My flip flop broke yesterday.
I looked down and noticed yet another ripped hole in my t-shirt.
My appearance is anything but nice and put together.
Usually I don’t notice. Usually it doesn’t bother me. I do my thing and rock my “slum look” without a second thought. Stains on my shirts from who knows what. Rips in my jeans. Patches sewn on top of patches to cover up the holes. My mother would have a fit. (And if you’re reading this mom, consider this a mini-warning of what you’ll see when you come visit me).
The other day, I made a trip downtown to visit a friend who works in a ministry closer to the city center. Where I live and work, while still very much considered “city”, is located more on the outskirts of Bangkok. I rarely make it into the city center, downtown area. Mostly because using public transportation (boat, bus, motorcycle taxi, regular taxi) is such a hassle and traffic is horrible. But whenever I do make it in, I marvel at this big city I live in. Downtown Bangkok has nice, flashy hotels. There are loads of snazzy restaurants, hi-so bars, coffee shops, stores. Entire neighborhoods with huge houses, fancy apartment buildings, shiny cars, well-dressed people. It has a very cosmopolitan feel with its foreign designer shops and elegant malls. It’s a different world.
So as I was walking around downtown yesterday, I had to giggle at myself when I looked down at my raggedy appearance. Naturally there was a hole in my shirt, a rip in my jeans, my shoes were dirty, my hair a mess (I still haven’t figured out how to tame the frizz in this humidity), my mascara sweating off. I took a look at myself in the reflection of a shop’s window and couldn’t help but feel very…poor.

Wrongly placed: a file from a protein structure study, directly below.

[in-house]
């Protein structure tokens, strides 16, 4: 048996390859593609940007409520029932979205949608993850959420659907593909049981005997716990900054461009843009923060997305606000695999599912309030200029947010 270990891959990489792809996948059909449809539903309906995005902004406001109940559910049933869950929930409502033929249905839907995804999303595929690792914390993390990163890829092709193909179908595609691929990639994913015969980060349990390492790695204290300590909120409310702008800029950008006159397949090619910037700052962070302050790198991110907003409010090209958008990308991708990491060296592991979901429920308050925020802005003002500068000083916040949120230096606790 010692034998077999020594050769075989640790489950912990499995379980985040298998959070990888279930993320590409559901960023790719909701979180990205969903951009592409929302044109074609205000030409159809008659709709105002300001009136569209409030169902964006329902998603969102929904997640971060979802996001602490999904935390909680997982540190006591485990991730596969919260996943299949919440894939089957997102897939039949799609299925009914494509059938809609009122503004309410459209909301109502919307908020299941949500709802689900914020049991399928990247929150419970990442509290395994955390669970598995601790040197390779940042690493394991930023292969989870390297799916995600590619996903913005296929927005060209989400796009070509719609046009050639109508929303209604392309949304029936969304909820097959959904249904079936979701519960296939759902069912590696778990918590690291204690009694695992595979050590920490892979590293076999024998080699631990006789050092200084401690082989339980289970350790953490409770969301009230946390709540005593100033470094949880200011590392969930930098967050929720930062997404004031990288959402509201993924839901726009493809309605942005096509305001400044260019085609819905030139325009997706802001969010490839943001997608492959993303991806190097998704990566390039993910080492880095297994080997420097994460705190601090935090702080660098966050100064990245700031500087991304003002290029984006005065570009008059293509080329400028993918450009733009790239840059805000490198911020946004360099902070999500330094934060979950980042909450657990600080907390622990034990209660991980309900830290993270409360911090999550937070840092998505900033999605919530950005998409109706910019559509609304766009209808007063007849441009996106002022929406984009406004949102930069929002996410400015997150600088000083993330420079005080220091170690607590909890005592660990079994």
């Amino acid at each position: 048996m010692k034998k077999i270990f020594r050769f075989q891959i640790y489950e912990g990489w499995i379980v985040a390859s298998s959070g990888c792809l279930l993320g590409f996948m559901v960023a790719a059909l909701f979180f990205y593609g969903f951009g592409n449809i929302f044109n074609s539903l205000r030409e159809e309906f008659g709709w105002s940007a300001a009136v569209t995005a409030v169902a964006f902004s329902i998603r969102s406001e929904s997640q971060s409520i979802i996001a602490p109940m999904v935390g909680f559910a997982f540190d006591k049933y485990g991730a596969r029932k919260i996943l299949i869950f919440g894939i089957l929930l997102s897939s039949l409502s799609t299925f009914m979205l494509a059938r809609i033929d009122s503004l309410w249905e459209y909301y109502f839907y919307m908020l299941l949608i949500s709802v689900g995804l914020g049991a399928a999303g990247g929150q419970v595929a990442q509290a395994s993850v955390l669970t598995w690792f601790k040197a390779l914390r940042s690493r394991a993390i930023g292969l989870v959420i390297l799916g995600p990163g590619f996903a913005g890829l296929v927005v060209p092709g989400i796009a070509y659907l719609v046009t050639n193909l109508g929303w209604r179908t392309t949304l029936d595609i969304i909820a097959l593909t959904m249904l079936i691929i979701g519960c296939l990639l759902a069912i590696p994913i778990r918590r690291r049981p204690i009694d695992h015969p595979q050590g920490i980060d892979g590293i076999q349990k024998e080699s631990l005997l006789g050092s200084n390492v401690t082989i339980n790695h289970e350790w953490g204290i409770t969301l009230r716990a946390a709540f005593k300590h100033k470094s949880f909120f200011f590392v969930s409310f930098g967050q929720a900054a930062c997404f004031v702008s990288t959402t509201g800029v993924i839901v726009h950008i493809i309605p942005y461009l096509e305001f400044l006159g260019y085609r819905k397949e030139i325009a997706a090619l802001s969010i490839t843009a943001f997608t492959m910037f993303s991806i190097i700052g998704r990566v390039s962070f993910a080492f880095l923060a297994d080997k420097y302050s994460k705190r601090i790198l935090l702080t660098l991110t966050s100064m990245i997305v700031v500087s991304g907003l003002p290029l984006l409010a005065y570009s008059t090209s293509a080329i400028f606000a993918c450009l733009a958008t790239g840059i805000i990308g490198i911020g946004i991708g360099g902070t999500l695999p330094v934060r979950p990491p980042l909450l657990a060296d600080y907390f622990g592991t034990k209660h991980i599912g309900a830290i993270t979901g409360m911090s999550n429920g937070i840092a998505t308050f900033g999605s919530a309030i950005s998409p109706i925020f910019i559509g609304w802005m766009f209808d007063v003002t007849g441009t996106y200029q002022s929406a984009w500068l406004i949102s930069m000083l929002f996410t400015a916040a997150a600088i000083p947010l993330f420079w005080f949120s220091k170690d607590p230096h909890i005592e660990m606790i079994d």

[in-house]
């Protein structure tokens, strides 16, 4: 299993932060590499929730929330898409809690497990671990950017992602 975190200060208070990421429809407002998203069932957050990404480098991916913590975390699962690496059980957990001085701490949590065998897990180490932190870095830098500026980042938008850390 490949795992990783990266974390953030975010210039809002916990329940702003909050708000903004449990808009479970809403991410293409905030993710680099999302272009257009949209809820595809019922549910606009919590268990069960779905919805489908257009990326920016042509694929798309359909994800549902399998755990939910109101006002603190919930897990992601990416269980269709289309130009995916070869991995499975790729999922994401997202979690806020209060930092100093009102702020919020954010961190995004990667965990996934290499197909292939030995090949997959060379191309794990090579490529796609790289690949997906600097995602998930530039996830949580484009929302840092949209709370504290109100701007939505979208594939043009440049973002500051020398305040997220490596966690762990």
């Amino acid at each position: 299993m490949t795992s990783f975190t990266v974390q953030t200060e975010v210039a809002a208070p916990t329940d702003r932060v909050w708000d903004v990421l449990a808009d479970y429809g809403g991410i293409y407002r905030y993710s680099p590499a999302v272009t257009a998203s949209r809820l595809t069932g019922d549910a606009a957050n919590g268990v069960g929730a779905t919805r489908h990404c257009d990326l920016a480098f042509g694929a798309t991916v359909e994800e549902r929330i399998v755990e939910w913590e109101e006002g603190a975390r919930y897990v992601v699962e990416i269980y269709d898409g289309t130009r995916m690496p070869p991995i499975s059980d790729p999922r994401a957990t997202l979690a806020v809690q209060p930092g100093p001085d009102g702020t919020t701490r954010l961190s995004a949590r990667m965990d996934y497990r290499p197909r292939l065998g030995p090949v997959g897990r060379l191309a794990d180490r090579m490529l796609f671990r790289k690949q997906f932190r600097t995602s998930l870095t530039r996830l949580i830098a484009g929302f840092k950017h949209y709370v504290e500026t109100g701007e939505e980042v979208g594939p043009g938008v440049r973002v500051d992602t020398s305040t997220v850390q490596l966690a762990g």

You know those kids in your class, those co-workers, those family members, those neighbors. You see the rips in their clothes, their ratty hair, their less-than-fashionable shoes dirty and worn. And you judge. You see those things and you think “poor”.
I know I did. I made judgements all the time. And even though my thoughts were more pitying than empathetic, I thought them.
As I looked at myself yesterday, it was hard to not feel poor. Compared to the other women walking the street, I looked tough.
I remembered a conversation I had with my friend Sprite one time. I asked him, so why do you help the poor?
“Because I am poor too,” he answered.
I may never know the depths of the heartaches of my neighbors. I may never fully understand the places they’ve come from, the troubles they’ve faced, the injustices they’ve witnessed, the oppression they’ve withstood. I cannot pretend like I know. But for now, I’m trying to understand. And in that trying to understand, I feel poor myself sometimes too. Funny (and rather girly) of me to see the blatant gap between the rich and the poor from the raggedy outfit I was wearing. But the gap is there. And it’s huge.
In moments like that, I love Jesus’ words all the more: “Blessed are the poor in spirit, for theirs is the kingdom of heaven.” (Matthew 5:3) Jesus loves my neighbors when the world looks down on them. Jesus loves the poor when the world blames them or exploits them or hates them or ignores them. Jesus loves them. Jesus loves me. And that gives me hope.